Can McCain Control His Temper?
By INVESTOR'S BUSINESS DAILY | Posted Monday, January 28, 2008 4:20 PM PT
Election 2008: John McCain claims his temper is not an issue. "I don't think I would have the support of so many of my colleagues if that were the case." Who are these supportive colleagues?
Related Topics: Election 2008
They certainly do not include Sen. Thad Cochran, R-Miss. Over the weekend, he announced he cannot endorse his colleague for the White House and is endorsing Gov. Mitt Romney instead.
"The thought of him being president sends a cold chill down my spine," Cochran said. "He is erratic. He is hotheaded. He loses his temper and he worries me."
Perhaps Cochran can't appreciate the maverick in McCain. But the same can't be said of Sen. Charles Grassley, R-Iowa, a noted reformer and friend of whistle-blowers. Grassley said in a recent interview that he was so upset by a McCain tirade that he didn't speak to him "for a couple of years." McCain got in his face and shouted an obscenity at him.
(Grassley says they're on friendly terms now and thinks McCain has the qualifications to be president. But he stressed he's not making an endorsement.)
McCain admits he's rubbed some senators the wrong way. But he explains that what they really don't like is his tough stand against farm subsidies and "pork barrel" spending.
If that were the case, we'd say more power to him. But it seems McCain goes ballistic on anyone who disagrees with him. And he's not just verbally abusive, but physically threatening.
He got in the grille of Sen. Richard Shelby — an inch away from the Alabama Republican's face — after Shelby voted against the 1989 nomination of John Tower as defense secretary. "I was madder than hell when I accosted him," McCain admits, half boasting.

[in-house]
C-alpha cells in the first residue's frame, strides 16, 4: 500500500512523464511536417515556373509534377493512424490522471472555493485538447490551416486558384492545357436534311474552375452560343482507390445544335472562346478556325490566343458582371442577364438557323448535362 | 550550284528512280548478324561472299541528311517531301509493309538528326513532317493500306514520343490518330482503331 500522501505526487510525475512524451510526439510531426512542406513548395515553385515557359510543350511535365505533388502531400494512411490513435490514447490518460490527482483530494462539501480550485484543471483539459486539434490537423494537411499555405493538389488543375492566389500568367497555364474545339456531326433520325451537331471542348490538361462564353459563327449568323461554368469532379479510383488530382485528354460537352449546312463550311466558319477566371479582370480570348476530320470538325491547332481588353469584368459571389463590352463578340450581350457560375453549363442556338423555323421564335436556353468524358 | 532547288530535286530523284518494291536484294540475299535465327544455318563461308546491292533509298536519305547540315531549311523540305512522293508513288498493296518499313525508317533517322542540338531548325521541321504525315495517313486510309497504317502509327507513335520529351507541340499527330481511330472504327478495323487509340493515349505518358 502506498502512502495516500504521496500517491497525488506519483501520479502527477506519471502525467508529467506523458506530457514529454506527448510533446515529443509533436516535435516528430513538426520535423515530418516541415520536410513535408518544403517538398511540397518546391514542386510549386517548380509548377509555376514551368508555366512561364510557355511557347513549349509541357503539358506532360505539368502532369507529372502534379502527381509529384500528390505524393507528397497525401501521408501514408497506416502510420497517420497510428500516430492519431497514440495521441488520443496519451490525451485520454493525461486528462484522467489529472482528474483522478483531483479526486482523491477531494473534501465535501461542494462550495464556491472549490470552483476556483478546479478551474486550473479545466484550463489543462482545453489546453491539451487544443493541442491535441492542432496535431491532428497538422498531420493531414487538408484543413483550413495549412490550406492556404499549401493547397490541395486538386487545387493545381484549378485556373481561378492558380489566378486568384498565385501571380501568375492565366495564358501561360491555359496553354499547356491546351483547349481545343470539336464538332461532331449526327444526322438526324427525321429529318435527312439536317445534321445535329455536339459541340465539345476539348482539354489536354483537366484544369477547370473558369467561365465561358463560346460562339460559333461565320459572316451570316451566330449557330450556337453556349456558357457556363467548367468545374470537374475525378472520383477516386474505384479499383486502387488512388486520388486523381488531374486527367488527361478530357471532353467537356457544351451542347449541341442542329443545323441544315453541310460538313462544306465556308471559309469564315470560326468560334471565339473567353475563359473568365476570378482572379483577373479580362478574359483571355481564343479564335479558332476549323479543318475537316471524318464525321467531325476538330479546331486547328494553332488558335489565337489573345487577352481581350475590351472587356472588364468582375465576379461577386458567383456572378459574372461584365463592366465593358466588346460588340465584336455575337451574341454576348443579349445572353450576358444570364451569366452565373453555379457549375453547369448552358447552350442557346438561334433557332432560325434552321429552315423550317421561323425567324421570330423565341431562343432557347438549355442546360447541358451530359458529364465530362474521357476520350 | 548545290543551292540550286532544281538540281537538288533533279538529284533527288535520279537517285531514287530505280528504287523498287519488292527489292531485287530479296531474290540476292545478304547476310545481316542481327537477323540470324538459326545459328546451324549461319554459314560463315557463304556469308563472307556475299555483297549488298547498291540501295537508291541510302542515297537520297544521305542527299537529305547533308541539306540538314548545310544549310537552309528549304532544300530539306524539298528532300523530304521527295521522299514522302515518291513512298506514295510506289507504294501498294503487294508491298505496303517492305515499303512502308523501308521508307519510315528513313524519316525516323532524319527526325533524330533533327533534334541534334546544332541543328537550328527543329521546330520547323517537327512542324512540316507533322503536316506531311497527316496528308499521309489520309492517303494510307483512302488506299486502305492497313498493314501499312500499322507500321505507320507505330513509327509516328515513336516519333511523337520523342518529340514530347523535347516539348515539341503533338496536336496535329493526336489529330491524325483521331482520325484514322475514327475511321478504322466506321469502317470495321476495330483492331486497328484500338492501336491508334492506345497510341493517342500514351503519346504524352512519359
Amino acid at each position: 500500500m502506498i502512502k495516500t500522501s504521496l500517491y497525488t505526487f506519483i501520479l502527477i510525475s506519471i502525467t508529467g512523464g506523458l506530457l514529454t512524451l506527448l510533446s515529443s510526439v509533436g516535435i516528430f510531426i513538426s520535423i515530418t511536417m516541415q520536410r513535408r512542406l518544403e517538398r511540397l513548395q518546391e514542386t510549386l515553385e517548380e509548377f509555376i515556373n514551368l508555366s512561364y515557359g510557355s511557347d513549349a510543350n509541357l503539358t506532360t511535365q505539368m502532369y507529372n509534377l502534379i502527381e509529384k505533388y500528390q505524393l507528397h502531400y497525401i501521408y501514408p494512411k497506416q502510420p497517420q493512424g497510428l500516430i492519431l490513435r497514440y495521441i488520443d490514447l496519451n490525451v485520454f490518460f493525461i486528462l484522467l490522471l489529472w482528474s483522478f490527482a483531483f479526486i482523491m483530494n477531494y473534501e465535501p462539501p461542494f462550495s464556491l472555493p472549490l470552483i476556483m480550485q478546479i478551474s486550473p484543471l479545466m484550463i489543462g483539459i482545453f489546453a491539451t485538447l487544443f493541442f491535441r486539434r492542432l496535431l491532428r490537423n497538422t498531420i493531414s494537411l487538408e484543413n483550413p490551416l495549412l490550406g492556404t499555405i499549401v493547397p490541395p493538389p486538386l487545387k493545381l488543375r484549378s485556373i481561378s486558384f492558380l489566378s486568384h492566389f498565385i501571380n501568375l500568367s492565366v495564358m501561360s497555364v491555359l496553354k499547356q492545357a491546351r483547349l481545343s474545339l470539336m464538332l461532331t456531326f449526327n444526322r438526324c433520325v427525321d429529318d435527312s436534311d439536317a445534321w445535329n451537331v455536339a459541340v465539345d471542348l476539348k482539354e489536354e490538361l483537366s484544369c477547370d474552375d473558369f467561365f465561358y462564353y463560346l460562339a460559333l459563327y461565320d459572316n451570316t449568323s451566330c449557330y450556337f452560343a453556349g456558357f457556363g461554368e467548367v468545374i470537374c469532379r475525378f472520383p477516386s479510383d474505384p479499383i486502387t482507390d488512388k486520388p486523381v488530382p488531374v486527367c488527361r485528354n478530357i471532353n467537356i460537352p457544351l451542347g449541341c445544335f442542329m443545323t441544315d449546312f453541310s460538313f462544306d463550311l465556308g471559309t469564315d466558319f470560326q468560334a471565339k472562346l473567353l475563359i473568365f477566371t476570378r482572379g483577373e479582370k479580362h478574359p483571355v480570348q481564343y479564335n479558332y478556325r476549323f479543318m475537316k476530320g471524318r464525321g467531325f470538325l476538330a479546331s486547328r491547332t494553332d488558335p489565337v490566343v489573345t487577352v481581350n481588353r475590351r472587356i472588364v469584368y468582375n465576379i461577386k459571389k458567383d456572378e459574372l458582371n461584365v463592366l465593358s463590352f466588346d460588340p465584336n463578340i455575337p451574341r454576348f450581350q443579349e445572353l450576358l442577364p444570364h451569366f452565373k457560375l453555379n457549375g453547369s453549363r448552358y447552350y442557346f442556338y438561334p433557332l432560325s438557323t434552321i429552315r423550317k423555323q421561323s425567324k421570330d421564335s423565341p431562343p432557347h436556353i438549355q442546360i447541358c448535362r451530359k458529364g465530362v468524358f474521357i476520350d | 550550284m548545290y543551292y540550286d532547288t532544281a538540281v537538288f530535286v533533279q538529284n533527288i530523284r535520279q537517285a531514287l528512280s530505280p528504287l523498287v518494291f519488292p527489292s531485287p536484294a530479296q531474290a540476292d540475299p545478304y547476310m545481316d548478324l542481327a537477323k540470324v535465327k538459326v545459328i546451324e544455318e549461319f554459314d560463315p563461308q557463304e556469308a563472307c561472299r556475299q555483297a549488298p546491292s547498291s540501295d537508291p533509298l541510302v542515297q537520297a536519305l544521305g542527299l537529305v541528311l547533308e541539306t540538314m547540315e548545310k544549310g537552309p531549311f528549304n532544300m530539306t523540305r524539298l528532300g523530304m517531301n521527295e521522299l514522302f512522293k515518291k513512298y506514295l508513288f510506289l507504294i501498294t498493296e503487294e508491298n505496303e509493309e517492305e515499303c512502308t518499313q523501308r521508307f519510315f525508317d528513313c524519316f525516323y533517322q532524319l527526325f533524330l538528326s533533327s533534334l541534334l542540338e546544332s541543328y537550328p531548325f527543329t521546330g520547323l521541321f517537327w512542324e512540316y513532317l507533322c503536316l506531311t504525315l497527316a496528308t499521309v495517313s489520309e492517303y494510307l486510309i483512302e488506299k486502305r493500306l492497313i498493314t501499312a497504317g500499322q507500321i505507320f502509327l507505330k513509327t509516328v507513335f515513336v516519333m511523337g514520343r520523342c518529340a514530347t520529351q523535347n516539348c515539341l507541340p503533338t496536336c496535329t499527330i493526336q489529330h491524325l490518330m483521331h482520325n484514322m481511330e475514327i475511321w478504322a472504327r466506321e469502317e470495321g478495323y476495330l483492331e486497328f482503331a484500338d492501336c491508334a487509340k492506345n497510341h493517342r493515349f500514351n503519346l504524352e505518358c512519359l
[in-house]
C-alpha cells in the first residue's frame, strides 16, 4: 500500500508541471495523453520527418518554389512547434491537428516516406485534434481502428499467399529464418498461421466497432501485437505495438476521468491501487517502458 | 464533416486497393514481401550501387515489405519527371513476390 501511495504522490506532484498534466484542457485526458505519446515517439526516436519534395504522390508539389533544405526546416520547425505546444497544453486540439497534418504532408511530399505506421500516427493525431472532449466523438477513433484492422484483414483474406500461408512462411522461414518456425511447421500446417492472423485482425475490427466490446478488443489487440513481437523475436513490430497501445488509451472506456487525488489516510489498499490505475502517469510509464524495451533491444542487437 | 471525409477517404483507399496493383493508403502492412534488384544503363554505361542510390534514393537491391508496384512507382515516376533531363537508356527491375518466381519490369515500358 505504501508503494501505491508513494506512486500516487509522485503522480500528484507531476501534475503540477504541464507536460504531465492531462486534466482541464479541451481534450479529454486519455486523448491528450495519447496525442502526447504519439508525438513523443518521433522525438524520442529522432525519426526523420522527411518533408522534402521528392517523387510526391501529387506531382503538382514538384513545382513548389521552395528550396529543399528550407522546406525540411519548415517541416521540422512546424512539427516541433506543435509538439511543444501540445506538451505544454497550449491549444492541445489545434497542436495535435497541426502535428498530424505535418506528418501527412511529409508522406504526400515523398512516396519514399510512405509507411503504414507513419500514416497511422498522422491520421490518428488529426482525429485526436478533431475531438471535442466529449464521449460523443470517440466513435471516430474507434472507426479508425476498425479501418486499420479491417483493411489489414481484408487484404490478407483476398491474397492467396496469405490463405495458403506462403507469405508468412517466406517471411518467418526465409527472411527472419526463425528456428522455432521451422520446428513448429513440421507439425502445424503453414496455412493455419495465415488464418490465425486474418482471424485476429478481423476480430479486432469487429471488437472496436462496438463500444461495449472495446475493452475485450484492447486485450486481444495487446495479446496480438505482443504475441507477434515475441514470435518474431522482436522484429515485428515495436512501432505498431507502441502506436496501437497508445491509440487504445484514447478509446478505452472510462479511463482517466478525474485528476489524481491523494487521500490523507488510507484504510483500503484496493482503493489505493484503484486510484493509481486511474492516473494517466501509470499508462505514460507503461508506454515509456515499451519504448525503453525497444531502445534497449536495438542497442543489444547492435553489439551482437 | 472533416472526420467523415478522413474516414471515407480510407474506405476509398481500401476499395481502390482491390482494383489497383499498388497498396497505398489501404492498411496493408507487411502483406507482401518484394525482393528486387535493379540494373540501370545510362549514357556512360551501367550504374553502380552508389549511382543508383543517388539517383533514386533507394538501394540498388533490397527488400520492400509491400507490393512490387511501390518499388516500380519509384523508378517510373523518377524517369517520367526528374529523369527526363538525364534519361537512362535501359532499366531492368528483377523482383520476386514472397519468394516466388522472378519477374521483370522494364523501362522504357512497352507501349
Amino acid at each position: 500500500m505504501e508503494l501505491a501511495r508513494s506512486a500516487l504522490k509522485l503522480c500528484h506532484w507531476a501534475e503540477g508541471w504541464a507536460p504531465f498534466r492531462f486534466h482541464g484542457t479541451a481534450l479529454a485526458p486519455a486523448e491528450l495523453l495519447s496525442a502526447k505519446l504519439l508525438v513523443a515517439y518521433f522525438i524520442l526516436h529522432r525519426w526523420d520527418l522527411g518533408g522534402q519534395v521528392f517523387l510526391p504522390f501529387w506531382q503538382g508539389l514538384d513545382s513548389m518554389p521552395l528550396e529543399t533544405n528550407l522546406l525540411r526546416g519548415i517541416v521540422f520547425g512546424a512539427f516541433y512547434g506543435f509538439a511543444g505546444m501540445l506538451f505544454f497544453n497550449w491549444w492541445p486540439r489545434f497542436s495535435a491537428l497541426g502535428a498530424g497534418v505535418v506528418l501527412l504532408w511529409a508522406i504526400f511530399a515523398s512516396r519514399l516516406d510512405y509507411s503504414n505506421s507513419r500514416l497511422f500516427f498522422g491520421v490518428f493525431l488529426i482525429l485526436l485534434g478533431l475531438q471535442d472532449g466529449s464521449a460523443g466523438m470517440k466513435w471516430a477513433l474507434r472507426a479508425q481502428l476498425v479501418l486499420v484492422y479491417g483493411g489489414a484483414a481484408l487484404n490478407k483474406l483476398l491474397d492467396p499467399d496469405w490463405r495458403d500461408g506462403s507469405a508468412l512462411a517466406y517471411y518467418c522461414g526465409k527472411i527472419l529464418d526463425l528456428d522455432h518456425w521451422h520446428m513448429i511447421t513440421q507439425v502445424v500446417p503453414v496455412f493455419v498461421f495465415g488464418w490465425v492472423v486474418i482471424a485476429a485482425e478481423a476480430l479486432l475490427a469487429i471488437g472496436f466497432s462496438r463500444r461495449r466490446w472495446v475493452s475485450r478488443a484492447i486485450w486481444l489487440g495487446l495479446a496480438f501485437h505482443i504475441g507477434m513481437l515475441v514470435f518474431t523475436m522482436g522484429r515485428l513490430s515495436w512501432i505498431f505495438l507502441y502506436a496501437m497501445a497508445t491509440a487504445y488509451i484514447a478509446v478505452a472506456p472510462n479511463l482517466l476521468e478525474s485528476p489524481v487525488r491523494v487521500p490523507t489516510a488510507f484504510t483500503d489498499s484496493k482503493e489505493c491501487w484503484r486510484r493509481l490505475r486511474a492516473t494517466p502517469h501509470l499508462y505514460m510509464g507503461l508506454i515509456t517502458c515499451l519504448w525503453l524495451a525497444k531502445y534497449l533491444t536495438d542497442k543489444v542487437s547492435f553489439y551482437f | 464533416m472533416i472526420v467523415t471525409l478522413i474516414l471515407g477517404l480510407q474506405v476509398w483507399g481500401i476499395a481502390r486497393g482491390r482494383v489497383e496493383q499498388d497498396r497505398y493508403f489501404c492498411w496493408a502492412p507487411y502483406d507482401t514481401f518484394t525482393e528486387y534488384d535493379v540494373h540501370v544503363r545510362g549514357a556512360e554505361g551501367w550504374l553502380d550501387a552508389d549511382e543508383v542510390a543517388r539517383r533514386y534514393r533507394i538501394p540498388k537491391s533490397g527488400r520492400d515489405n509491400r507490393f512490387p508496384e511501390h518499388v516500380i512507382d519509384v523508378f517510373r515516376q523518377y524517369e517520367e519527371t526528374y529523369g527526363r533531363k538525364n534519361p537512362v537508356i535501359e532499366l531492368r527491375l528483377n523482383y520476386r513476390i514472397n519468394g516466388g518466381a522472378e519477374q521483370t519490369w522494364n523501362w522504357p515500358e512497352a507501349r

"In his world, it's very difficult to have a simple policy disagreement," said American Conservative Union chairman David Keene. "Everything becomes personal. His position is right, and everyone else's is basically evil."
Lest anyone think McCain, now 71, has mellowed, he got in another altercation just last year. Sen. John Cornyn, R-Texas, got full frontal McCain over an immigration bill, according to reports in Roll Call and the Washington Post.
McCain, who supported amnesty for illegals, accused his colleague of making a "chickensh**" argument to try to sink the bill. "F*** you!" McCain shouted at Cornyn during the negotiations. "I know more about this than anyone else in the room."
"Idiot" and "liar" are among his other favorite put-downs. McCain's "finger-in-your-eye" style has alienated even allies on the Hill.
He quips he "didn't win Miss Congeniality." But outside of wielding the gavel of the Senate Commerce Committee, he didn't win any top leadership posts, either, despite 25 years in Congress. In effect, the abrasive lawmaker was marginalized throughout his career.
While good leaders don't always win popularity contests, that's not exactly a vote of confidence for somebody who's now running to lead the free world.
McCain has burned a lot of bridges. If he does not work well with others in the Senate, including among those in his own party, how can he count on bringing them on board his executive agenda? How can he run a Cabinet and bring together international coalitions?
To be sure, there's an upside to anger when dealing with the kind of enemy we now face.
We appreciate that McCain, who was dead right about the surge, is willing to stare down "radical Islamic extremists." We want them to fear our commander in chief. It helps if they believe he's got his finger on the button, so to speak, as the Soviets believed with President Reagan.
Difference is, Reagan didn't have an itchy trigger finger. His recently published diaries confirm that he skillfully used firm diplomacy behind the scenes. We're not so sure McCain can control his bellicosity.
Reagan disarmed Mikhail Gorbachev with his charm. When McCain says he looks Vladimir Putin in the eye and all he sees is "a K, a G and a B," it may not be just a line he uses in debates.
We have our issues with McCain, but none more important than presidential temperament. Is he fit for the highest office in the land?